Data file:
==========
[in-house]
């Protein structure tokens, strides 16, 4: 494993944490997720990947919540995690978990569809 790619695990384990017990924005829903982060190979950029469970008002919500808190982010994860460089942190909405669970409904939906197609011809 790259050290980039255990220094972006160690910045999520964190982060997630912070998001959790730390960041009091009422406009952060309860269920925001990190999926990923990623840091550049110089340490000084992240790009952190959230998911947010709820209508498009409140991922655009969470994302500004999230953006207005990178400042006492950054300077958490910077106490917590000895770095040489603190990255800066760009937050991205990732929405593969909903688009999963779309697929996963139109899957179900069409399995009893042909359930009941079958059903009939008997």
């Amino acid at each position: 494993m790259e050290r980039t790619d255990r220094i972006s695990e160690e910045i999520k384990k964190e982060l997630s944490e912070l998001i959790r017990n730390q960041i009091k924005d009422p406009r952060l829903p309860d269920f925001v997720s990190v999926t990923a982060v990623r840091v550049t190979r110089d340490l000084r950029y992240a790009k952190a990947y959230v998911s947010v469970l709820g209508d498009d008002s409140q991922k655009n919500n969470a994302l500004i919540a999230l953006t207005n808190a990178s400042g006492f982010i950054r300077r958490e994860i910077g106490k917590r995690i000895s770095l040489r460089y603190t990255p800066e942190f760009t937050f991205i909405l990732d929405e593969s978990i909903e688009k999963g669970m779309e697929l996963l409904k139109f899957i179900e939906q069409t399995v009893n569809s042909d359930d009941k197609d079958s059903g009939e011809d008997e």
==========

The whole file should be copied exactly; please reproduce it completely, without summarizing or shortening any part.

[in-house]
């Protein structure tokens, strides 16, 4: 494993944490997720990947919540995690978990569809 790619695990384990017990924005829903982060190979950029469970008002919500808190982010994860460089942190909405669970409904939906197609011809 790259050290980039255990220094972006160690910045999520964190982060997630912070998001959790730390960041009091009422406009952060309860269920925001990190999926990923990623840091550049110089340490000084992240790009952190959230998911947010709820209508498009409140991922655009969470994302500004999230953006207005990178400042006492950054300077958490910077106490917590000895770095040489603190990255800066760009937050991205990732929405593969909903688009999963779309697929996963139109899957179900069409399995009893042909359930009941079958059903009939008997």
């Amino acid at each position: 494993m790259e050290r980039t790619d255990r220094i972006s695990e160690e910045i999520k384990k964190e982060l997630s944490e912070l998001i959790r017990n730390q960041i009091k924005d009422p406009r952060l829903p309860d269920f925001v997720s990190v999926t990923a982060v990623r840091v550049t190979r110089d340490l000084r950029y992240a790009k952190a990947y959230v998911s947010v469970l709820g209508d498009d008002s409140q991922k655009n919500n969470a994302l500004i919540a999230l953006t207005n808190a990178s400042g006492f982010i950054r300077r958490e994860i910077g106490k917590r995690i000895s770095l040489r460089y603190t990255p800066e942190f760009t937050f991205i909405l990732d929405e593969s978990i909903e688009k999963g669970m779309e697929l996963l409904k139109f899957i179900e939906q069409t399995v009893n569809s042909d359930d009941k197609d079958s059903g009939e011809d008997e």